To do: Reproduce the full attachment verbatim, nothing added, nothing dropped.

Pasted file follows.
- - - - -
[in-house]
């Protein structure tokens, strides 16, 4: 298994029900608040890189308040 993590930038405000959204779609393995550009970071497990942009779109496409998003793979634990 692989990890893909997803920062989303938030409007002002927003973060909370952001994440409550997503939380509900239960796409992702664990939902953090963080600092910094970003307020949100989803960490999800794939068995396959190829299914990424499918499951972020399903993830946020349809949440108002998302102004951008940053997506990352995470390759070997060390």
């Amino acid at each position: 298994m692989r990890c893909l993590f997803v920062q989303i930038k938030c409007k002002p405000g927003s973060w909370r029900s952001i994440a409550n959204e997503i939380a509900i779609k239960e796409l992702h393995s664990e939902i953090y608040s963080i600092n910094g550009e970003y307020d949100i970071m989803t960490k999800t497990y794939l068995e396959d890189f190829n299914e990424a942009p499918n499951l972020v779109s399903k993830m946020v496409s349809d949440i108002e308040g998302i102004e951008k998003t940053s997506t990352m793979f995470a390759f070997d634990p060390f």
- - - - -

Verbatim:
[in-house]
């Protein structure tokens, strides 16, 4: 298994029900608040890189308040 993590930038405000959204779609393995550009970071497990942009779109496409998003793979634990 692989990890893909997803920062989303938030409007002002927003973060909370952001994440409550997503939380509900239960796409992702664990939902953090963080600092910094970003307020949100989803960490999800794939068995396959190829299914990424499918499951972020399903993830946020349809949440108002998302102004951008940053997506990352995470390759070997060390």
């Amino acid at each position: 298994m692989r990890c893909l993590f997803v920062q989303i930038k938030c409007k002002p405000g927003s973060w909370r029900s952001i994440a409550n959204e997503i939380a509900i779609k239960e796409l992702h393995s664990e939902i953090y608040s963080i600092n910094g550009e970003y307020d949100i970071m989803t960490k999800t497990y794939l068995e396959d890189f190829n299914e990424a942009p499918n499951l972020v779109s399903k993830m946020v496409s349809d949440i108002e308040g998302i102004e951008k998003t940053s997506t990352m793979f995470a390759f070997d634990p060390f």